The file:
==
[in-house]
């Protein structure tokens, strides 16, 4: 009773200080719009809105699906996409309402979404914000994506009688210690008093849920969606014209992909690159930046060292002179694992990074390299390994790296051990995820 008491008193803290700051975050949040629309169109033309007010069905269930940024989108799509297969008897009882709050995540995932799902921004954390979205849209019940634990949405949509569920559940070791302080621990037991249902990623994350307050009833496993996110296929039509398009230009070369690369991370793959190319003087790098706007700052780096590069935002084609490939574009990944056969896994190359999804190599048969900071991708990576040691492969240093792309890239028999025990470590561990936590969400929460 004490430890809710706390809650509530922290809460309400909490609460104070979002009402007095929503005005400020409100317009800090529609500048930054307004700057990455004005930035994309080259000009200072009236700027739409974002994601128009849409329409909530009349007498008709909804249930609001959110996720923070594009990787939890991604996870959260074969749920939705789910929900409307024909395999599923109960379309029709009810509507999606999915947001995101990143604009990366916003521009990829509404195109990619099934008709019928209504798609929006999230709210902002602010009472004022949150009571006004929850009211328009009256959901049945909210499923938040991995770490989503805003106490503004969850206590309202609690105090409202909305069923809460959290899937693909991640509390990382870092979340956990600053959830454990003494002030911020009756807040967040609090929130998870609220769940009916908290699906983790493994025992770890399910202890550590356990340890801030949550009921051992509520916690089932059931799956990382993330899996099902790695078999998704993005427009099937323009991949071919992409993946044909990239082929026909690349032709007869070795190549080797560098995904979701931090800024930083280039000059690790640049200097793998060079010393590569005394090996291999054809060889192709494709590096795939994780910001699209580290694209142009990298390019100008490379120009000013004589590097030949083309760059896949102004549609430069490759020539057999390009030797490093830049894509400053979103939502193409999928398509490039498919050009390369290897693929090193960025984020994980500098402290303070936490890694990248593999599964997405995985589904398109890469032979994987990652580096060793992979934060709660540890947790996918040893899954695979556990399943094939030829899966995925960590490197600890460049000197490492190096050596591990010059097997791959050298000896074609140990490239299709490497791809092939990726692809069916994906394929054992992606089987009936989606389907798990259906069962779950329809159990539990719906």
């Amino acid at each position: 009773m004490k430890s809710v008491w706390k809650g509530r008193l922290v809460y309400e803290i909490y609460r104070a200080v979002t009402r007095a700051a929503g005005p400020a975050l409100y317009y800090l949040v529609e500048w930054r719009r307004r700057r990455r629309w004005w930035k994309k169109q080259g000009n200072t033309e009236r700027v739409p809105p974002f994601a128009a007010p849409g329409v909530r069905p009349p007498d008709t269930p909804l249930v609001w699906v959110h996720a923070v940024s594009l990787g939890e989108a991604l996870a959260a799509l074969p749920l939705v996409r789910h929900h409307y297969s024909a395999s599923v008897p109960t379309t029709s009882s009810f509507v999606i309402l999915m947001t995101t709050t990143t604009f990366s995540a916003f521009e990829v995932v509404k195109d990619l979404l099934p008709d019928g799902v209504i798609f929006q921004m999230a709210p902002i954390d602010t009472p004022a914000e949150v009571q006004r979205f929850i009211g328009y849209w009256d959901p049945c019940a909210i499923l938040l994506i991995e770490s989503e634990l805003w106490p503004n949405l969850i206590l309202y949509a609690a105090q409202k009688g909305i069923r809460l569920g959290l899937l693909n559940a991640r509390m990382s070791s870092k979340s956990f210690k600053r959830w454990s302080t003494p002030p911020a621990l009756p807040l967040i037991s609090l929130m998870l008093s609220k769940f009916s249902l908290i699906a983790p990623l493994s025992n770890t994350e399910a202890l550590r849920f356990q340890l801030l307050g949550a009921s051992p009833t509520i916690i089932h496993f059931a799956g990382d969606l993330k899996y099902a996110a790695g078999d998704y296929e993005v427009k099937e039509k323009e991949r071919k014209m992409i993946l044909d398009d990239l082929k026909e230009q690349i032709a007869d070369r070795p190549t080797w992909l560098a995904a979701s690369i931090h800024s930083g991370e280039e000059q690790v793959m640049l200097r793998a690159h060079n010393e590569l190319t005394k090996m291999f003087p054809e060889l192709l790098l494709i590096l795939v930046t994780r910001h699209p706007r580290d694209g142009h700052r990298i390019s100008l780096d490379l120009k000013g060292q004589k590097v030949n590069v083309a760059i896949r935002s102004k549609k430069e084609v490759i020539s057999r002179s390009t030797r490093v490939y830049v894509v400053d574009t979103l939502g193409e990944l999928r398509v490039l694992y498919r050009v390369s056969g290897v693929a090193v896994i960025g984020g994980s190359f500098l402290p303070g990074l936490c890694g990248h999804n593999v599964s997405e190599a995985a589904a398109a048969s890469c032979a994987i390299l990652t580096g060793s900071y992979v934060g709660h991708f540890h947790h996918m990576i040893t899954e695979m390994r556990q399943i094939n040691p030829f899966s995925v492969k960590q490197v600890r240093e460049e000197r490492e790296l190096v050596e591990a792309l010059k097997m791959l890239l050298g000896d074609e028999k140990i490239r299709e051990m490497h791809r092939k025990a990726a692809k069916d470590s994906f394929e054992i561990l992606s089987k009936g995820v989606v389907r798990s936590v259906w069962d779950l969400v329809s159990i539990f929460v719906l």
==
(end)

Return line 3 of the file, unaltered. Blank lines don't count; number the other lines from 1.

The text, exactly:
């Amino acid at each position: 009773m004490k430890s809710v008491w706390k809650g509530r008193l922290v809460y309400e803290i909490y609460r104070a200080v979002t009402r007095a700051a929503g005005p400020a975050l409100y317009y800090l949040v529609e500048w930054r719009r307004r700057r990455r629309w004005w930035k994309k169109q080259g000009n200072t033309e009236r700027v739409p809105p974002f994601a128009a007010p849409g329409v909530r069905p009349p007498d008709t269930p909804l249930v609001w699906v959110h996720a923070v940024s594009l990787g939890e989108a991604l996870a959260a799509l074969p749920l939705v996409r789910h929900h409307y297969s024909a395999s599923v008897p109960t379309t029709s009882s009810f509507v999606i309402l999915m947001t995101t709050t990143t604009f990366s995540a916003f521009e990829v995932v509404k195109d990619l979404l099934p008709d019928g799902v209504i798609f929006q921004m999230a709210p902002i954390d602010t009472p004022a914000e949150v009571q006004r979205f929850i009211g328009y849209w009256d959901p049945c019940a909210i499923l938040l994506i991995e770490s989503e634990l805003w106490p503004n949405l969850i206590l309202y949509a609690a105090q409202k009688g909305i069923r809460l569920g959290l899937l693909n559940a991640r509390m990382s070791s870092k979340s956990f210690k600053r959830w454990s302080t003494p002030p911020a621990l009756p807040l967040i037991s609090l929130m998870l008093s609220k769940f009916s249902l908290i699906a983790p990623l493994s025992n770890t994350e399910a202890l550590r849920f356990q340890l801030l307050g949550a009921s051992p009833t509520i916690i089932h496993f059931a799956g990382d969606l993330k899996y099902a996110a790695g078999d998704y296929e993005v427009k099937e039509k323009e991949r071919k014209m992409i993946l044909d398009d990239l082929k026909e230009q690349i032709a007869d070369r070795p190549t080797w992909l560098a995904a979701s690369i931090h800024s930083g991370e280039e000059q690790v793959m640049l200097r793998a690159h060079n010393e590569l190319t005394k090996m291999f003087p054809e060889l192709l790098l494709i590096l795939v930046t994780r910001h699209p706007r580290d694209g142009h700052r990298i390019s100008l780096d490379l120009k000013g060292q004589k590097v030949n590069v083309a760059i896949r935002s102004k549609k430069e084609v490759i020539s057999r002179s390009t030797r490093v490939y830049v894509v400053d574009t979103l939502g193409e990944l999928r398509v490039l694992y498919r050009v390369s056969g290897v693929a090193v896994i960025g984020g994980s190359f500098l402290p303070g990074l936490c890694g990248h999804n593999v599964s997405e190599a995985a589904a398109a048969s890469c032979a994987i390299l990652t580096g060793s900071y992979v934060g709660h991708f540890h947790h996918m990576i040893t899954e695979m390994r556990q399943i094939n040691p030829f899966s995925v492969k960590q490197v600890r240093e460049e000197r490492e790296l190096v050596e591990a792309l010059k097997m791959l890239l050298g000896d074609e028999k140990i490239r299709e051990m490497h791809r092939k025990a990726a692809k069916d470590s994906f394929e054992i561990l992606s089987k009936g995820v989606v389907r798990s936590v259906w069962d779950l969400v329809s159990i539990f929460v719906l």